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Wheat rust has returned to the wheatfields of Iran.


The damaging wheat rust disease that hit Iran's wheat crop in 2007 was defeated in 2009 and 2010 by drought. But this year it is back again. And researchers fear explosive growth--but they can't be sure of anything because they say Iran is not providing the full information they need about what is happening inside Iran.

In a sense, it is like the nuclear issue; the Islamic Republic is declining to answer the world's questions about what is going on inside Iran.

New strains of wheat rust diseases that have devastated crops from North Africa to Central Asia were the topic of a scientists' meeting in Aleppo, Syria, last week trying to find solutions and the capacity to implement them. And Iran is central to their concerns.

The fungal disease known as wheat rust affects grains such as barley and rye in addition to wheat. Depending on the type, the rust can attack the stems, grains and leaves of the plants, causing significant losses in the crop yield. What makes the fungus so worrisome is the impact it can have on food security if it spreads further.

Wheat is a major crop in the Middle East. For many people, it comprises half their calorie intake and 20 percent of their protein.

Rust is a major threat to wheat production," said Mahmoud Solh, director general of the International Center for Agricultural Research in the Dry Areas (ICARDA). "These epidemics increase the price of food and pose a real threat to rural livelihoods and regional food security."

Singling out Syria, which was one of the countries hit by the fungus, Hans Braun, director of the International Maize and Wheat Improvement Center (CIMMYT) near Mexico City, told Agence France Presse, "Looking at the political and social situation [in the Mideast], what they don't need is a food crisis."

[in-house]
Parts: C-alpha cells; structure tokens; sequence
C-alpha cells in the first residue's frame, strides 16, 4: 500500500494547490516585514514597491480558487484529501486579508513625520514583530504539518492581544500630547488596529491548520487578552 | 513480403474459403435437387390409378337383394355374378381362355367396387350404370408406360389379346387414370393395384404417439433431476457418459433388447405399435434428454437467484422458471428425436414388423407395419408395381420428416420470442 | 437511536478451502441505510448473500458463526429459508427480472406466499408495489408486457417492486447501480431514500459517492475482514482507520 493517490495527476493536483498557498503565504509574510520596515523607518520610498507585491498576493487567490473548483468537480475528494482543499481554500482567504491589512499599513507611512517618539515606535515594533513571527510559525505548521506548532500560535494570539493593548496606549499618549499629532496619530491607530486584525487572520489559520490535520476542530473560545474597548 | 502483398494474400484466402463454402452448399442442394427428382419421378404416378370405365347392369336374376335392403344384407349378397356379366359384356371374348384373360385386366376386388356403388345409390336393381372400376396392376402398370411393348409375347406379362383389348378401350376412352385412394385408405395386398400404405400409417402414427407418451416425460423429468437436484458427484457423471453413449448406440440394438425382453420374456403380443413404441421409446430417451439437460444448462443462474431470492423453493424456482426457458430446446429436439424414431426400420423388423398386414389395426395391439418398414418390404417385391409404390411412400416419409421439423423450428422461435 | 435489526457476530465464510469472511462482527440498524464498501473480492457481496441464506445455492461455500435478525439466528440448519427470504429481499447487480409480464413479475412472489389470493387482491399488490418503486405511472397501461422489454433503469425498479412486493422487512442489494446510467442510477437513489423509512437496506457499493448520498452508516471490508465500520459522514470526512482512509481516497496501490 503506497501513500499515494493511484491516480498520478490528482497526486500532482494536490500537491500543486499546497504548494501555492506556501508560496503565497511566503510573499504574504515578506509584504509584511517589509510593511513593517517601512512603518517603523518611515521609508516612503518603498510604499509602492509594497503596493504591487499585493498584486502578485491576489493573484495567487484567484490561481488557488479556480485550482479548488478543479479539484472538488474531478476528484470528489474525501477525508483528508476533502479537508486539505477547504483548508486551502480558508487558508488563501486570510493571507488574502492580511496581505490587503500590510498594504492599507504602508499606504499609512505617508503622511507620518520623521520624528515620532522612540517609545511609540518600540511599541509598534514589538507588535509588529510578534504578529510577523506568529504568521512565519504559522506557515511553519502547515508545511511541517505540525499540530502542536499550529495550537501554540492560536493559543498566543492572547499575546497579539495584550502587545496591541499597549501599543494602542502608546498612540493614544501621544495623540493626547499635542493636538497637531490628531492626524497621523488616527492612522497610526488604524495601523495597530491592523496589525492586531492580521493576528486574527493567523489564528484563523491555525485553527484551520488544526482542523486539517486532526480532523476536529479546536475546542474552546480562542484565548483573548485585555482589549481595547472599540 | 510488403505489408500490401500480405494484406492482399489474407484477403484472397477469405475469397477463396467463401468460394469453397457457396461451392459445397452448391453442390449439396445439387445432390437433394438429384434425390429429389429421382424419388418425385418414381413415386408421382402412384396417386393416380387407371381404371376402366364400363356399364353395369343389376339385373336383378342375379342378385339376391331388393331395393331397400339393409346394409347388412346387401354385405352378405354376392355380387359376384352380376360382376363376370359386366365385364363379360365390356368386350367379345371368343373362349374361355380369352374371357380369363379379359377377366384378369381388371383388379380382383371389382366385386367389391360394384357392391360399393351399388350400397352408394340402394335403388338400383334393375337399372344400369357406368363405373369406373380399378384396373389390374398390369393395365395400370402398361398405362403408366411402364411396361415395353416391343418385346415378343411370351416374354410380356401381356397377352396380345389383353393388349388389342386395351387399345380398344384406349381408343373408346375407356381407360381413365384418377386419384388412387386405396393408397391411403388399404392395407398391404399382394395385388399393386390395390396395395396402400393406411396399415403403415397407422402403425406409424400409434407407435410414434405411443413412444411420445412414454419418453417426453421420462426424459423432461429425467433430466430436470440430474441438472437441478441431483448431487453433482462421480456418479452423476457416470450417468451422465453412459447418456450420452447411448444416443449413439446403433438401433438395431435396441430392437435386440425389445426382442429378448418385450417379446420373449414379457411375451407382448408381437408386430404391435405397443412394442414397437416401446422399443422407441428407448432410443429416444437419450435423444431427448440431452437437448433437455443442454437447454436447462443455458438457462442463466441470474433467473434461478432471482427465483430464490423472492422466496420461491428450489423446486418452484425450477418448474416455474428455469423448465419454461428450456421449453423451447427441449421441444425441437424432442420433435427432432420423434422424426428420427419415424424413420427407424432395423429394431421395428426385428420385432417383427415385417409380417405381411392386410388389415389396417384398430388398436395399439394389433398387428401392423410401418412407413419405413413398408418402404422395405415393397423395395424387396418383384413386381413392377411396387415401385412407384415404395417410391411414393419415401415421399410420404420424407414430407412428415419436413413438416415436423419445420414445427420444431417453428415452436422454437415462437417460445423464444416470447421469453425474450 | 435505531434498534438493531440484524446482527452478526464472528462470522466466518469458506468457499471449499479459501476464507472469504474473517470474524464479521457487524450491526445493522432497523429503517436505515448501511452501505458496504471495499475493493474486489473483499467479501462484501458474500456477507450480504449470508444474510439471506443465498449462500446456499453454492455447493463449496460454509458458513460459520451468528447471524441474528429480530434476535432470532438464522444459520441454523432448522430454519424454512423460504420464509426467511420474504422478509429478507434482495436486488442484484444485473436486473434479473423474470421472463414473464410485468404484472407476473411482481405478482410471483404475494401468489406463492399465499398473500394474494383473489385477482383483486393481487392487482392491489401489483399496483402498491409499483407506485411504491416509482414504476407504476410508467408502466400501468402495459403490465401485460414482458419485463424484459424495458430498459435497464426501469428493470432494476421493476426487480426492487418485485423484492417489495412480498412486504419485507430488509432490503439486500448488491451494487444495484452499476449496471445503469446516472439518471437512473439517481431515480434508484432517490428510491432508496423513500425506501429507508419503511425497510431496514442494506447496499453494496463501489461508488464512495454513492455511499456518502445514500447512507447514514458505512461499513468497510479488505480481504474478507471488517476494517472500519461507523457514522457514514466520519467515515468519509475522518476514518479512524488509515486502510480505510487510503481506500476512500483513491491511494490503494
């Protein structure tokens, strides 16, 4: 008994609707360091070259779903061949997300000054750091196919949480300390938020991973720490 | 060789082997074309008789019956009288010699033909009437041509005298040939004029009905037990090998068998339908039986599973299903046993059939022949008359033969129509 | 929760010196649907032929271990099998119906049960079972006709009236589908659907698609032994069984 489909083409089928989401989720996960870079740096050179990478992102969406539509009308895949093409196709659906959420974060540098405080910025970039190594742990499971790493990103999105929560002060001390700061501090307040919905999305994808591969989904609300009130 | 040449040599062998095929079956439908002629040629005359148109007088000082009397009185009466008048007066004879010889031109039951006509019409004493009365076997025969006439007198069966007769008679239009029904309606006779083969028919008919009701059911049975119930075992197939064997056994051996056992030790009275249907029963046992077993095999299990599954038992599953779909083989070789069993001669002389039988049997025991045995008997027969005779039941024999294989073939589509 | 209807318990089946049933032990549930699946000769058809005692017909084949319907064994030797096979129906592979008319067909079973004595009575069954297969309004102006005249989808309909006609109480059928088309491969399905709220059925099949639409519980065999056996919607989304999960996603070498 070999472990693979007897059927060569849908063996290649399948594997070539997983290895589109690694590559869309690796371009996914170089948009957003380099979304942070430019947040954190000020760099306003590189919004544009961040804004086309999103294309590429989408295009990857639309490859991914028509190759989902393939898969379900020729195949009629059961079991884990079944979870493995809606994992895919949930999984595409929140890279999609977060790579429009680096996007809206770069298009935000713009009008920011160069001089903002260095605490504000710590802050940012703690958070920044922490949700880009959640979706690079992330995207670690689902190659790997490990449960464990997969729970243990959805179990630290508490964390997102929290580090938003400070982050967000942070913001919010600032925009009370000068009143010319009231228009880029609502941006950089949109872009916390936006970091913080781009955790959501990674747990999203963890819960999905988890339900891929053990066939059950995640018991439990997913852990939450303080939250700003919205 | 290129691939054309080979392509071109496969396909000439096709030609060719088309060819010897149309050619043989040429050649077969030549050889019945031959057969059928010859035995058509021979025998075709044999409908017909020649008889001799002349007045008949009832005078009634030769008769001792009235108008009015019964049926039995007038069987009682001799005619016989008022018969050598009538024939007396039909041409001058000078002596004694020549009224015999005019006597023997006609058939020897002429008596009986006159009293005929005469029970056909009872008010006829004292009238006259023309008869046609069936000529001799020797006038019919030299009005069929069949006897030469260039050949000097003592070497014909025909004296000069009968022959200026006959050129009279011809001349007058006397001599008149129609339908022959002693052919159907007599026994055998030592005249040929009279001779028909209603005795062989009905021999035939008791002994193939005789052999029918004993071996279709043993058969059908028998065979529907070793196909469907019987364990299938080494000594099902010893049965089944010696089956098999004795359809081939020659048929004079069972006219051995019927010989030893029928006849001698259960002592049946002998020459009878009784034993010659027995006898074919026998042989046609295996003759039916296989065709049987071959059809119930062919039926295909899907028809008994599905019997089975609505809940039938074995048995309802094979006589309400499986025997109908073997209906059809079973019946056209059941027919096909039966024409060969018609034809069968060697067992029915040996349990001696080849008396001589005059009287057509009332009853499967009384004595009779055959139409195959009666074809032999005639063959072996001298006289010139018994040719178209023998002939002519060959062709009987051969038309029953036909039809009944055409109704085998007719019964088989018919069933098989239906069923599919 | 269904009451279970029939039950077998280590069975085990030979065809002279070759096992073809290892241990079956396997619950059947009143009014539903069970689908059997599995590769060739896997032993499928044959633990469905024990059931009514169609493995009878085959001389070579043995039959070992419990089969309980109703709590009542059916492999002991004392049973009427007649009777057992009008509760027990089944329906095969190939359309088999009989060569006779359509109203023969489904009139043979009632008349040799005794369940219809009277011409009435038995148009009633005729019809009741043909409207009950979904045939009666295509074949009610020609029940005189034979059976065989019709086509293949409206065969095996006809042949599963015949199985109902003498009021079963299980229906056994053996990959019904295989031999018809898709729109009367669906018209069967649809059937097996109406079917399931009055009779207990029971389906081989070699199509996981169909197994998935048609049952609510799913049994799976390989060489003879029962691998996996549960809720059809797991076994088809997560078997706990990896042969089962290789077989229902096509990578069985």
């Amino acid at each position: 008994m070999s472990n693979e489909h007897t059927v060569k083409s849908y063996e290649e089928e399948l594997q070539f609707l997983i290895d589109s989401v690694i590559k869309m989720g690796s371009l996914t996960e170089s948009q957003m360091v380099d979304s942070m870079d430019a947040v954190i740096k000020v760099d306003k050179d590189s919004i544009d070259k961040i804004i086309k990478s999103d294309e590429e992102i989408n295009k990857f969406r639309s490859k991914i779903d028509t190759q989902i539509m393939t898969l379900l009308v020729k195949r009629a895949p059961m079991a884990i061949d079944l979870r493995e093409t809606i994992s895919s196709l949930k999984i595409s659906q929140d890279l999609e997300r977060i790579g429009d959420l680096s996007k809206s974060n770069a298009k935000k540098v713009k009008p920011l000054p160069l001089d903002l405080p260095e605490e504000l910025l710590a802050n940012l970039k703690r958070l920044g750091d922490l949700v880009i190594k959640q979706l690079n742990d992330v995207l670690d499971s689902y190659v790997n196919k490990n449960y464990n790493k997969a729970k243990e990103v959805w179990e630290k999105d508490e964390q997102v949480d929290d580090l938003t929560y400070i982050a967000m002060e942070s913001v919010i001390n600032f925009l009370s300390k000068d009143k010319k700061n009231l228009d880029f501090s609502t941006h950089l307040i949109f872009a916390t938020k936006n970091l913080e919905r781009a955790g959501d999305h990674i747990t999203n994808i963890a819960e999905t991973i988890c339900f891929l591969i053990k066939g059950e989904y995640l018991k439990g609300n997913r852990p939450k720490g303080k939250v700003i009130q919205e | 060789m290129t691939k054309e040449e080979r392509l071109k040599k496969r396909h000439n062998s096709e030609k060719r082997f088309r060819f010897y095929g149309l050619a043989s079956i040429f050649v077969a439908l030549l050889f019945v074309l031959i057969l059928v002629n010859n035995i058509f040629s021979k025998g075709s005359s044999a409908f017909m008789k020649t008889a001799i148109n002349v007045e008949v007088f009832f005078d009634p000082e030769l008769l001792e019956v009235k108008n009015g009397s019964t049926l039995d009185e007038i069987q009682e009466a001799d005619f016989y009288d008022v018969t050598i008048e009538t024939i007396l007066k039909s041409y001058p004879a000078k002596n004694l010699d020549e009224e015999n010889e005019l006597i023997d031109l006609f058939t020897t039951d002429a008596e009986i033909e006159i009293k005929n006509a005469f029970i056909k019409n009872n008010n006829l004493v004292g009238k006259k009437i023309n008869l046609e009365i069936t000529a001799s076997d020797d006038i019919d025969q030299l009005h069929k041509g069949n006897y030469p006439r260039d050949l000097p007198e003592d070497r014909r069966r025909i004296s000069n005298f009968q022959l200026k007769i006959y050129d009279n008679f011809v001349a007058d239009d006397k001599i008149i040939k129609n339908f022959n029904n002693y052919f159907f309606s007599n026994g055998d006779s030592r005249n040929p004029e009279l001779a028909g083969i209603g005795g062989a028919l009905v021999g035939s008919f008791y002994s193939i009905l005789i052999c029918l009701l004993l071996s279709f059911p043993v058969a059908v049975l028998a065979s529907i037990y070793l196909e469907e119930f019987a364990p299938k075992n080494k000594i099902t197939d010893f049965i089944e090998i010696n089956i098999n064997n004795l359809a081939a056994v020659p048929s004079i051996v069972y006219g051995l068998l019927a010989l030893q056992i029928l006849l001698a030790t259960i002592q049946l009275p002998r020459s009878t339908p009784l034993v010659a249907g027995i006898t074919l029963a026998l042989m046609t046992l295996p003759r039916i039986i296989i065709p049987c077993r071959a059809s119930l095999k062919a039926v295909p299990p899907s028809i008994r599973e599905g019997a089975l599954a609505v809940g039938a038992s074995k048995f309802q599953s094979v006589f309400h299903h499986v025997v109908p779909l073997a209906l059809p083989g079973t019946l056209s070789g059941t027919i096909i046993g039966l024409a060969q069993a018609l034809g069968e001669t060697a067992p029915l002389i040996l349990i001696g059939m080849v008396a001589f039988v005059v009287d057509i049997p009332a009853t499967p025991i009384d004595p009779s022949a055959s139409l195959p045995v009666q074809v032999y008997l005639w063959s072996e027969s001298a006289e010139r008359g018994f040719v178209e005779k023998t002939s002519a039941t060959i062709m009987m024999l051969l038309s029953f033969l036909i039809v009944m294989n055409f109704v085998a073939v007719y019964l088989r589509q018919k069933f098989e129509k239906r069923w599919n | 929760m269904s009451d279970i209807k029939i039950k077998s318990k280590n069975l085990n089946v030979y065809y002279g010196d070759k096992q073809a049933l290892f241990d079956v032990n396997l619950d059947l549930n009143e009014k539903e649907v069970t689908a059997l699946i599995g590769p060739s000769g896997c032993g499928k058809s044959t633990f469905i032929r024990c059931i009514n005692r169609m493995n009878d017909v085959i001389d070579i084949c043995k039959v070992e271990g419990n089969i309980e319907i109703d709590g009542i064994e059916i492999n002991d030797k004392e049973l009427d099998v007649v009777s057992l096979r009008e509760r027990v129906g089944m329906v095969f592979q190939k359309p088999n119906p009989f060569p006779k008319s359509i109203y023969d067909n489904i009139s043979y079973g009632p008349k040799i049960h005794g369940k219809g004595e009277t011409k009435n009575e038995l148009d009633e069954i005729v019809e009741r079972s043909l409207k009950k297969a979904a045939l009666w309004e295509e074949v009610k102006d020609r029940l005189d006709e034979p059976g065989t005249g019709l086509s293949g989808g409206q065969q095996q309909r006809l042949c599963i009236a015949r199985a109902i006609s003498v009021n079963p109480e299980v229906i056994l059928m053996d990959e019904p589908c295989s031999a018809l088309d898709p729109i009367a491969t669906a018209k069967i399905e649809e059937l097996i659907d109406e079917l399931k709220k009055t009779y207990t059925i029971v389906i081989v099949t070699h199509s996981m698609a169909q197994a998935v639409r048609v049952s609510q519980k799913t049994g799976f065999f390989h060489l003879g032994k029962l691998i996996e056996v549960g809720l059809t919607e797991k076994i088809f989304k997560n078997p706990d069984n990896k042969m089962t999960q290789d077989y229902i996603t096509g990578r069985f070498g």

With ICARDA's estimate that 80 percent to 90 percent of all global wheat types are susceptible to a rust-causing fungus, it is not surprising that the Bill & Melinda Gates Foundation and the United Kingdom have together awarded $40 million to fight wheat rust.

Two types of wheat rust have been plaguing the region in the past few years, and both have been found in Iran. Corroding the inside of the plant's stem, black rust or stem rust is currently being commonly caused by Ug99, a fungus named after its 1999 detection in Uganda. The other rust is known as stripe or yellow rust because of the narrow stripes it often leaves on the leaves of the wheat plant.

Ug99 can cause 70 percent damage or more in a field if it experiences ideal conditions. From 1999 to 2003, it quickly spread from Africa to Yemen, where like Kenya, wheat is grown year-round. Thus, the fungus never had to survive a "down time" and could thrive.

In 2007 it was found in Iran, a country with more than 6.95 million hectares (more than 17 million acres) of wheat growing areas. Even though Iran does not grow wheat all year, it does have many Barbary bushes, which provide an equitable space for the fungus to reproduce and survive through the cold winters of the north.

In the 1950s, the United States eradicated more than 99 percent of its Barbary bushes as one step in drastically curbing major outbreaks of stem rust. While Iran has not spoken of any such plans, there were no reported signs of the fungus in Iran in 2008-2009, possibly because of the droughts. Wheat rust thrives in wet climates. However, wheat rust has made a comeback this year in Iran.

Researchers are concerned that Ug99 will become permanently established in Iran--if it hasn't already--and that it will then spread via global wind currents to the rest of the world, starting with Asia. "The belief is that once Ug99 races are established in Iran, it's an easy hop over to the Central Asian 'stan' countries"--Afghanistan, Kazakhstan, Uzbekistan and Turkmenistan- where "wheat is an important crop," says Gene Milus, University of Arkansas professor and wheat pathologist. Although less likely, the fungus could even reach North America in the next decade.